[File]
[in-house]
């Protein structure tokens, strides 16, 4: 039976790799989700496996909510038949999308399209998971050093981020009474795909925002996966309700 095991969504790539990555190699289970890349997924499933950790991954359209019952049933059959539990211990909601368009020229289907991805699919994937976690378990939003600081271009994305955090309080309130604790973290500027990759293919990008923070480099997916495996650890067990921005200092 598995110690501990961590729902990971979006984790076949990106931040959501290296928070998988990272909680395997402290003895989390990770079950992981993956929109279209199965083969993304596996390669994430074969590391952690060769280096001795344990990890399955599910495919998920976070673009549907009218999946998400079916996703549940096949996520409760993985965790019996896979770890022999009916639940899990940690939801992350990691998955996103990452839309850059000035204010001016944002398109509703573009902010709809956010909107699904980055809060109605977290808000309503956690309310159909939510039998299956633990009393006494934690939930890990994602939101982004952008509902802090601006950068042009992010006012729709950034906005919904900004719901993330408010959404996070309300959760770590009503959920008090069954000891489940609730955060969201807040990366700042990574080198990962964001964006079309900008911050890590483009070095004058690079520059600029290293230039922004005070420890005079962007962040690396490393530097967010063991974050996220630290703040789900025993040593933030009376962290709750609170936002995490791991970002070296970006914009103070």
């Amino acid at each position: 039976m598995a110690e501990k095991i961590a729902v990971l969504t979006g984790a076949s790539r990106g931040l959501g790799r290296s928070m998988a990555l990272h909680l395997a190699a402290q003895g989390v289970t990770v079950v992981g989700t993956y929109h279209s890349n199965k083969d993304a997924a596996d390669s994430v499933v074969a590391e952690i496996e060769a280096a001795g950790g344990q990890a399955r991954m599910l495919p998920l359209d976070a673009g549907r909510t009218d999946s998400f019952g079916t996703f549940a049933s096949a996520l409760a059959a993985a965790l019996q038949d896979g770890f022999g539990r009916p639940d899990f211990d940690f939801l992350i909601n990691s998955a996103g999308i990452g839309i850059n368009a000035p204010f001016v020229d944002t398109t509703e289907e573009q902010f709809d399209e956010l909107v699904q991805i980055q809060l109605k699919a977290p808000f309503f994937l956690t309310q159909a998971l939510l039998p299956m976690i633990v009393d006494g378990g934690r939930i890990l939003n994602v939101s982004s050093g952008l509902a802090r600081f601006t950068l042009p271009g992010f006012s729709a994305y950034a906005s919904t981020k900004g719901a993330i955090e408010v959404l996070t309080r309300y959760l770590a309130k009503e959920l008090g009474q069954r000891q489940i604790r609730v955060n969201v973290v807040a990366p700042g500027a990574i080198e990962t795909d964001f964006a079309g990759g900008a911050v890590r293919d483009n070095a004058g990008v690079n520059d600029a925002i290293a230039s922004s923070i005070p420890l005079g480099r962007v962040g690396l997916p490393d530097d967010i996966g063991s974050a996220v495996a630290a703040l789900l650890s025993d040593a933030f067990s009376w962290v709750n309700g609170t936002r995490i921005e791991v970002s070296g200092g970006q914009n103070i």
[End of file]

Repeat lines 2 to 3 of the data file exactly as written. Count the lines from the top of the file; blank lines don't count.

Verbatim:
């Protein structure tokens, strides 16, 4: 039976790799989700496996909510038949999308399209998971050093981020009474795909925002996966309700 095991969504790539990555190699289970890349997924499933950790991954359209019952049933059959539990211990909601368009020229289907991805699919994937976690378990939003600081271009994305955090309080309130604790973290500027990759293919990008923070480099997916495996650890067990921005200092 598995110690501990961590729902990971979006984790076949990106931040959501290296928070998988990272909680395997402290003895989390990770079950992981993956929109279209199965083969993304596996390669994430074969590391952690060769280096001795344990990890399955599910495919998920976070673009549907009218999946998400079916996703549940096949996520409760993985965790019996896979770890022999009916639940899990940690939801992350990691998955996103990452839309850059000035204010001016944002398109509703573009902010709809956010909107699904980055809060109605977290808000309503956690309310159909939510039998299956633990009393006494934690939930890990994602939101982004952008509902802090601006950068042009992010006012729709950034906005919904900004719901993330408010959404996070309300959760770590009503959920008090069954000891489940609730955060969201807040990366700042990574080198990962964001964006079309900008911050890590483009070095004058690079520059600029290293230039922004005070420890005079962007962040690396490393530097967010063991974050996220630290703040789900025993040593933030009376962290709750609170936002995490791991970002070296970006914009103070």
């Amino acid at each position: 039976m598995a110690e501990k095991i961590a729902v990971l969504t979006g984790a076949s790539r990106g931040l959501g790799r290296s928070m998988a990555l990272h909680l395997a190699a402290q003895g989390v289970t990770v079950v992981g989700t993956y929109h279209s890349n199965k083969d993304a997924a596996d390669s994430v499933v074969a590391e952690i496996e060769a280096a001795g950790g344990q990890a399955r991954m599910l495919p998920l359209d976070a673009g549907r909510t009218d999946s998400f019952g079916t996703f549940a049933s096949a996520l409760a059959a993985a965790l019996q038949d896979g770890f022999g539990r009916p639940d899990f211990d940690f939801l992350i909601n990691s998955a996103g999308i990452g839309i850059n368009a000035p204010f001016v020229d944002t398109t509703e289907e573009q902010f709809d399209e956010l909107v699904q991805i980055q809060l109605k699919a977290p808000f309503f994937l956690t309310q159909a998971l939510l039998p299956m976690i633990v009393d006494g378990g934690r939930i890990l939003n994602v939101s982004s050093g952008l509902a802090r600081f601006t950068l042009p271009g992010f006012s729709a994305y950034a906005s919904t981020k900004g719901a993330i955090e408010v959404l996070t309080r309300y959760l770590a309130k009503e959920l008090g009474q069954r000891q489940i604790r609730v955060n969201v973290v807040a990366p700042g500027a990574i080198e990962t795909d964001f964006a079309g990759g900008a911050v890590r293919d483009n070095a004058g990008v690079n520059d600029a925002i290293a230039s922004s923070i005070p420890l005079g480099r962007v962040g690396l997916p490393d530097d967010i996966g063991s974050a996220v495996a630290a703040l789900l650890s025993d040593a933030f067990s009376w962290v709750n309700g609170t936002r995490i921005e791991v970002s070296g200092g970006q914009n103070i």